For laboratories looking to reduce manual work associated with manual review, there is a better solution. The iQ200 series automated urine microscopy analyzer can provide digital images and shorten turn-around-time with standardized results.

With the optional iQ Body Fluid Module, laboratories can be empowered with a complete body fluids menu and on-screen particle isolation. Some of the benefits of the Iris Body Fluids Module with use of synovial fluids are listed in the table below:

Benefits

Iris Body Fluids Module with Synovial Fluids Other Methods

Performance

Digital images; standardization; broad reportable range to zero Manual: prone to technical error; subjective
Automated: less broad reportable range

Productivity

Faster TAT; can run urine and body fluid samples together without
segregation; minimal volume
Manual: labor-intensive
Other automated system: specimens must be segregated

Value

Reduces the need for "send outs"; reduces analysis time;
walkaway convenience allows techs to perform other duties
Manual: not walkway
Other automated systems: not walkaway

Source: Body Fluids Analysis with Linearity Down to Zero Webinar, 2017.

According to Pat Guinane, MT(ASCP), core laboratory supervisor at Arnot Ogden Medical Center in Elmira, New York, there are a host of benefits to digital flow morphology for body fluids as opposed to using a hemacytometer. The most notable being improved day-to-day workflow.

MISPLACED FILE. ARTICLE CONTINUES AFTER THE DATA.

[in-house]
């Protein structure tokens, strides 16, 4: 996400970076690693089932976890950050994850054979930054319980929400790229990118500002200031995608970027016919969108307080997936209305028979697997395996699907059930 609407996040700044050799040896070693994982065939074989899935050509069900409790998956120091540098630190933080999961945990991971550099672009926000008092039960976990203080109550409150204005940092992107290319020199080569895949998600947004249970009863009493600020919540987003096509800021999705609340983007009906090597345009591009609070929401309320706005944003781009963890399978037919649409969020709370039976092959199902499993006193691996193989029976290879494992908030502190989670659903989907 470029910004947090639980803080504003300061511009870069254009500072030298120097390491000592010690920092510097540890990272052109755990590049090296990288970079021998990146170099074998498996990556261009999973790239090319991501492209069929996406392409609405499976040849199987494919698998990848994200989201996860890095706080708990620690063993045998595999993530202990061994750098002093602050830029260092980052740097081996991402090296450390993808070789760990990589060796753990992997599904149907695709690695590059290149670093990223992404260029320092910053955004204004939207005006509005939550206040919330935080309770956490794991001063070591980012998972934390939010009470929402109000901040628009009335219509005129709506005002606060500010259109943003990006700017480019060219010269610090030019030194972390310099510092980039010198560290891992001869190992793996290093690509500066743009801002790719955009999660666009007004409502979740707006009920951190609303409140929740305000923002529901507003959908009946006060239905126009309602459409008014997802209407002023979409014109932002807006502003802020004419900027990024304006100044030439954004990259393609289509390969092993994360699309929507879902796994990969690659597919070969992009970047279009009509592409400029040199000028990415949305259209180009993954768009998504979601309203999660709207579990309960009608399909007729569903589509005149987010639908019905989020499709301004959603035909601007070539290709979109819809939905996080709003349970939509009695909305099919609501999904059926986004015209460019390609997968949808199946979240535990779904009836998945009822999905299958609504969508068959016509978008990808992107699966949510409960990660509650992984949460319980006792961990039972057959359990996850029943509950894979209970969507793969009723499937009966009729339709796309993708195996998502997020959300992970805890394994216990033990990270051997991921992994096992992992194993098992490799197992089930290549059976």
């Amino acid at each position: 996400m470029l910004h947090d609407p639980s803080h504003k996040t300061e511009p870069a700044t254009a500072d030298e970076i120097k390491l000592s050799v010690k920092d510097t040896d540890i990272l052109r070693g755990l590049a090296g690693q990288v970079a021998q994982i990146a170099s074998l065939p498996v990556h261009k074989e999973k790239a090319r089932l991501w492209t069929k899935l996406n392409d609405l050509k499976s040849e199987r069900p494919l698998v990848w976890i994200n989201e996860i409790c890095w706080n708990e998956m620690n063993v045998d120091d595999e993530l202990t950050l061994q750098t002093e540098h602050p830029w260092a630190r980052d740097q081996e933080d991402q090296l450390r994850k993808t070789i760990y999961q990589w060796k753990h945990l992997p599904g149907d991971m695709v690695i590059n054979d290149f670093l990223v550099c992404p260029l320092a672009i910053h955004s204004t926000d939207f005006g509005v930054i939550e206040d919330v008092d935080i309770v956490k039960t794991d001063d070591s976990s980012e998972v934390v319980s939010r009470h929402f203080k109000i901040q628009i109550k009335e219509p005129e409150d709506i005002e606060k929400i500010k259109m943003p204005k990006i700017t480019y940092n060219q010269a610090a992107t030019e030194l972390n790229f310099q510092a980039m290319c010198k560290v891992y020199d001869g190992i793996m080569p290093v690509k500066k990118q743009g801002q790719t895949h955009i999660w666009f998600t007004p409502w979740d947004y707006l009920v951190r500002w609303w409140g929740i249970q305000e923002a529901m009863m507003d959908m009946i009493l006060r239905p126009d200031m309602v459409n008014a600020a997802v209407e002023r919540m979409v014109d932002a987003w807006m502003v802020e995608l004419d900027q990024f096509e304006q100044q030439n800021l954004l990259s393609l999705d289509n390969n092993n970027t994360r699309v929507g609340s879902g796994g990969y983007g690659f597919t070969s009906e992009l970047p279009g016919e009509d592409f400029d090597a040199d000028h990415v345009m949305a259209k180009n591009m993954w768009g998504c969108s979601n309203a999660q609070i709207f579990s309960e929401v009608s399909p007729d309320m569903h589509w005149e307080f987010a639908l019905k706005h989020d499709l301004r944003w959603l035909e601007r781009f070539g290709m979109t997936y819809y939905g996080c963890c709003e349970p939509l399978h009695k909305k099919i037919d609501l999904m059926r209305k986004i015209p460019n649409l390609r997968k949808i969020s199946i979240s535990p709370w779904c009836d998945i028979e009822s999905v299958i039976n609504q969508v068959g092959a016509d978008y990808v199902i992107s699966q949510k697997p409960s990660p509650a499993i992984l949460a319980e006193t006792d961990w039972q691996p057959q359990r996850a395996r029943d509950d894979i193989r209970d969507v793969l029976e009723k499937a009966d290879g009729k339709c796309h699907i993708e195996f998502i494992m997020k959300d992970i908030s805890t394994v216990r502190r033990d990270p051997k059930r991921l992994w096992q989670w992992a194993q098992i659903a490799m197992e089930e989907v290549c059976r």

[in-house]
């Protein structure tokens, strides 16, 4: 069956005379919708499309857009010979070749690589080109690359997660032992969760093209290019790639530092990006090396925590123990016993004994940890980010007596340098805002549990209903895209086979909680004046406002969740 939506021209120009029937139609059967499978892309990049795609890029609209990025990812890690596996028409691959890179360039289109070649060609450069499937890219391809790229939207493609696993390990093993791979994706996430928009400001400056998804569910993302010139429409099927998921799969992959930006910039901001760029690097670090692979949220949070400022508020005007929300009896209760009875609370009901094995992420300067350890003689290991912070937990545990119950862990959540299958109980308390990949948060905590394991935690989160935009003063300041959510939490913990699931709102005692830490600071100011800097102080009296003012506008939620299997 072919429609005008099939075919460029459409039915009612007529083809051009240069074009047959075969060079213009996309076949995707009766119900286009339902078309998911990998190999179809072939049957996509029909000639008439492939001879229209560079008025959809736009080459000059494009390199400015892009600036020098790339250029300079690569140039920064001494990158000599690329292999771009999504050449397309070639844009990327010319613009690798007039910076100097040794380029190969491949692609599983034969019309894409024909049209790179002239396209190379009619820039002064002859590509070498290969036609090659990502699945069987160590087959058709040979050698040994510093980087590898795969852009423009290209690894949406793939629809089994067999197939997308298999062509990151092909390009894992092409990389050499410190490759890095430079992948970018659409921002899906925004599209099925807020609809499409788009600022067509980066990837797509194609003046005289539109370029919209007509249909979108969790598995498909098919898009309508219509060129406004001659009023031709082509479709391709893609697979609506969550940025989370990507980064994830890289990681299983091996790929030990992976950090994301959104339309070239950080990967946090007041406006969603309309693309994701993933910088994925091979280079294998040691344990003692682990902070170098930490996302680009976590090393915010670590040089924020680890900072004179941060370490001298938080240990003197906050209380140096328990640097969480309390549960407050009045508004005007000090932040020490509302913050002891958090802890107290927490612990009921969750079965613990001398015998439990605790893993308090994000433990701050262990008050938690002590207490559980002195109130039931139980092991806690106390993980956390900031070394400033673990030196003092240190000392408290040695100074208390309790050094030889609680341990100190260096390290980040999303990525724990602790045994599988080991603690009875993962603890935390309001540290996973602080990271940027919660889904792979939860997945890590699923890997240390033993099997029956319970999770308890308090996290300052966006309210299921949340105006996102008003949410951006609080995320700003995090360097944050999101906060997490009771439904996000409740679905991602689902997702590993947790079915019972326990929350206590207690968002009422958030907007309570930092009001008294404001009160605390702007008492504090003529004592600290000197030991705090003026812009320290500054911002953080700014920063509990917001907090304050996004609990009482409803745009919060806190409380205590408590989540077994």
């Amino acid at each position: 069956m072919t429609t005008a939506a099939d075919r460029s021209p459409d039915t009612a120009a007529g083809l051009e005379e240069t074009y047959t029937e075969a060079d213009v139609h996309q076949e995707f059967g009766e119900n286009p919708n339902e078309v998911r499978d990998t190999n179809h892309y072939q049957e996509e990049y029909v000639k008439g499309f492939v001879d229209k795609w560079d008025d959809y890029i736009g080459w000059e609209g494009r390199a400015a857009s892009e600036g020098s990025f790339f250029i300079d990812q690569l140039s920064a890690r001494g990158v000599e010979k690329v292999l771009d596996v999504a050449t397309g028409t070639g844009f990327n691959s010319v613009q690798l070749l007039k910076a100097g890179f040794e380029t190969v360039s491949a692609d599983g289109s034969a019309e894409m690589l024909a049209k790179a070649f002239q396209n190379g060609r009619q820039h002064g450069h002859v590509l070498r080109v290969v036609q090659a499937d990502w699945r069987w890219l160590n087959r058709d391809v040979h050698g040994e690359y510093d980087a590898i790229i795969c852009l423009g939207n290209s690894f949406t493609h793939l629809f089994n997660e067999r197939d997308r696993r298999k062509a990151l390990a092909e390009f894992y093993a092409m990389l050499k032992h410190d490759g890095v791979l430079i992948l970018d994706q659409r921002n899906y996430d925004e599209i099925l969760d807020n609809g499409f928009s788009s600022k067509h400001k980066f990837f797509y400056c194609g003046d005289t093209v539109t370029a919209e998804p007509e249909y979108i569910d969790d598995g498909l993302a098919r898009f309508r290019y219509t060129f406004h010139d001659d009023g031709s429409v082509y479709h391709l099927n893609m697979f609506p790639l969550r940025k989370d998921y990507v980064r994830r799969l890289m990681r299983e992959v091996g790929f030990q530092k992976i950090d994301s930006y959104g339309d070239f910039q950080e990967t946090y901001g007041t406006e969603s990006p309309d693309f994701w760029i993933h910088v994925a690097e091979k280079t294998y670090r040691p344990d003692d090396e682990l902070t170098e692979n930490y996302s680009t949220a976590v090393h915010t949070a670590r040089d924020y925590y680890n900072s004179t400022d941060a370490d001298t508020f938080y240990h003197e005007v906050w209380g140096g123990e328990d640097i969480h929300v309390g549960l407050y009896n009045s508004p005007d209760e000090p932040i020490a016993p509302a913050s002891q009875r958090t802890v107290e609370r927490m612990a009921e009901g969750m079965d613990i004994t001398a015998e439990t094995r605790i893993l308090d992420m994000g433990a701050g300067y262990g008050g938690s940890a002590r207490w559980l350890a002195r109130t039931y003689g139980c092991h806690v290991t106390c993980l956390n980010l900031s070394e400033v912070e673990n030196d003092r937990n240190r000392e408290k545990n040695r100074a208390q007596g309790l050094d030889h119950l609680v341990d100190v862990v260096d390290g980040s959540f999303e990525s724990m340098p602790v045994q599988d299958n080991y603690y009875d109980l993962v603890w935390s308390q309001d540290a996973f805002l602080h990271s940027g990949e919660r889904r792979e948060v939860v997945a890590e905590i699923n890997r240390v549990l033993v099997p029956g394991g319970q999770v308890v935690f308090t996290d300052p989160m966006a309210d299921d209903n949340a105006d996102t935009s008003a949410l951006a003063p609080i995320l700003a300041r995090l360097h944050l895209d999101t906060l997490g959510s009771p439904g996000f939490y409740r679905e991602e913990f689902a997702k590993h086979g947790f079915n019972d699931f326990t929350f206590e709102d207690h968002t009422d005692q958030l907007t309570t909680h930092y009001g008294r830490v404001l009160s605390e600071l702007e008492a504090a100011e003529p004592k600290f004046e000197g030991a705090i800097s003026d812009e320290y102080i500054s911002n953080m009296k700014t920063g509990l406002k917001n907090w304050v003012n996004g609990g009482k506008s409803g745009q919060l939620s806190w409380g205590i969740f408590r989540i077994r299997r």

"Digital flow morphology for body fluids analysis is a win-win situation," Pat said, "before the iQ200, we performed most body fluids on our hematology analyzer, except synovial fluids – which were manual counts due to the viscosity of the specimen. Many times, they were below linearity of the hematology analyzer so we would end up doing manual counts." Pat pointed out that body fluids often arrive at inconvenient times. "For example, during shift change, as well as the off-shifts," she noted. "The iQ200 has streamlined our workflow immensely during the off-shifts."

In practice, Pat has also achieved standardization of body fluid counting and resulting by using the iQ while minimizing tech-to-tech variation. "It’s what the Iricell does, it’s almost the definition of the Iris," she noted.

The iQ200 has also greatly improved turn-around-time for body fluids results in this laboratory, according to Laura Wintjen, CLS (ASCP), core laboratory lead technologist at Arnot Ogden. "This has freed techs up to do other tasks within the lab," she added.